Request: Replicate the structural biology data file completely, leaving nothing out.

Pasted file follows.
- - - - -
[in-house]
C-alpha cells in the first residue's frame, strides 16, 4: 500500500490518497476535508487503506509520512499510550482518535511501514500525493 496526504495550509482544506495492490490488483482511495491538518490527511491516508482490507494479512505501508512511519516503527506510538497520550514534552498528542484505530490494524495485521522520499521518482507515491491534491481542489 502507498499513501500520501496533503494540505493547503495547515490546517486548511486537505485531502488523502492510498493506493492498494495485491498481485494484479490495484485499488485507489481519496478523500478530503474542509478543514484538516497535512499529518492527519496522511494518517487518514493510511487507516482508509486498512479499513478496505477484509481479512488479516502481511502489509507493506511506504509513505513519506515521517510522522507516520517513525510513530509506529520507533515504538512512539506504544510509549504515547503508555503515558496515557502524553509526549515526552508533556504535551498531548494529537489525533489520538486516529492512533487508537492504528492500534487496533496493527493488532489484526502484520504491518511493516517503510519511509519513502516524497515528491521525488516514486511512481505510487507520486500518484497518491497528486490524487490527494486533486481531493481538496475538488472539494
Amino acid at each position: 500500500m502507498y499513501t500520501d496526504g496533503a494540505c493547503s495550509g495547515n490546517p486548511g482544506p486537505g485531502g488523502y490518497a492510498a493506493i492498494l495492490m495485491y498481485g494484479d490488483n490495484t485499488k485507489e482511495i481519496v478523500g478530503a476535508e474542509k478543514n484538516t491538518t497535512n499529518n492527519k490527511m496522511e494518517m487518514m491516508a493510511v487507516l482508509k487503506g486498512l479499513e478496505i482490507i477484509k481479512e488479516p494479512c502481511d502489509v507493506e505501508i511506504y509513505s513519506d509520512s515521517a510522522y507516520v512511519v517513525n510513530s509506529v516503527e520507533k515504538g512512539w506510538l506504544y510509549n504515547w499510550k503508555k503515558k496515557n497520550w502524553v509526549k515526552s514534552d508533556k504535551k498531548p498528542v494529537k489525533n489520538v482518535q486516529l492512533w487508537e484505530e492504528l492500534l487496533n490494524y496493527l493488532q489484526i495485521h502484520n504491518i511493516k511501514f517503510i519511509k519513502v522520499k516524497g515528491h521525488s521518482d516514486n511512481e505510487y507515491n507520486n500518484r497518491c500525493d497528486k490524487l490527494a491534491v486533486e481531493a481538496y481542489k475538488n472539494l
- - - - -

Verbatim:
[in-house]
C-alpha cells in the first residue's frame, strides 16, 4: 500500500490518497476535508487503506509520512499510550482518535511501514500525493 496526504495550509482544506495492490490488483482511495491538518490527511491516508482490507494479512505501508512511519516503527506510538497520550514534552498528542484505530490494524495485521522520499521518482507515491491534491481542489 502507498499513501500520501496533503494540505493547503495547515490546517486548511486537505485531502488523502492510498493506493492498494495485491498481485494484479490495484485499488485507489481519496478523500478530503474542509478543514484538516497535512499529518492527519496522511494518517487518514493510511487507516482508509486498512479499513478496505477484509481479512488479516502481511502489509507493506511506504509513505513519506515521517510522522507516520517513525510513530509506529520507533515504538512512539506504544510509549504515547503508555503515558496515557502524553509526549515526552508533556504535551498531548494529537489525533489520538486516529492512533487508537492504528492500534487496533496493527493488532489484526502484520504491518511493516517503510519511509519513502516524497515528491521525488516514486511512481505510487507520486500518484497518491497528486490524487490527494486533486481531493481538496475538488472539494
Amino acid at each position: 500500500m502507498y499513501t500520501d496526504g496533503a494540505c493547503s495550509g495547515n490546517p486548511g482544506p486537505g485531502g488523502y490518497a492510498a493506493i492498494l495492490m495485491y498481485g494484479d490488483n490495484t485499488k485507489e482511495i481519496v478523500g478530503a476535508e474542509k478543514n484538516t491538518t497535512n499529518n492527519k490527511m496522511e494518517m487518514m491516508a493510511v487507516l482508509k487503506g486498512l479499513e478496505i482490507i477484509k481479512e488479516p494479512c502481511d502489509v507493506e505501508i511506504y509513505s513519506d509520512s515521517a510522522y507516520v512511519v517513525n510513530s509506529v516503527e520507533k515504538g512512539w506510538l506504544y510509549n504515547w499510550k503508555k503515558k496515557n497520550w502524553v509526549k515526552s514534552d508533556k504535551k498531548p498528542v494529537k489525533n489520538v482518535q486516529l492512533w487508537e484505530e492504528l492500534l487496533n490494524y496493527l493488532q489484526i495485521h502484520n504491518i511493516k511501514f517503510i519511509k519513502v522520499k516524497g515528491h521525488s521518482d516514486n511512481e505510487y507515491n507520486n500518484r497518491c500525493d497528486k490524487l490527494a491534491v486533486e481531493a481538496y481542489k475538488n472539494l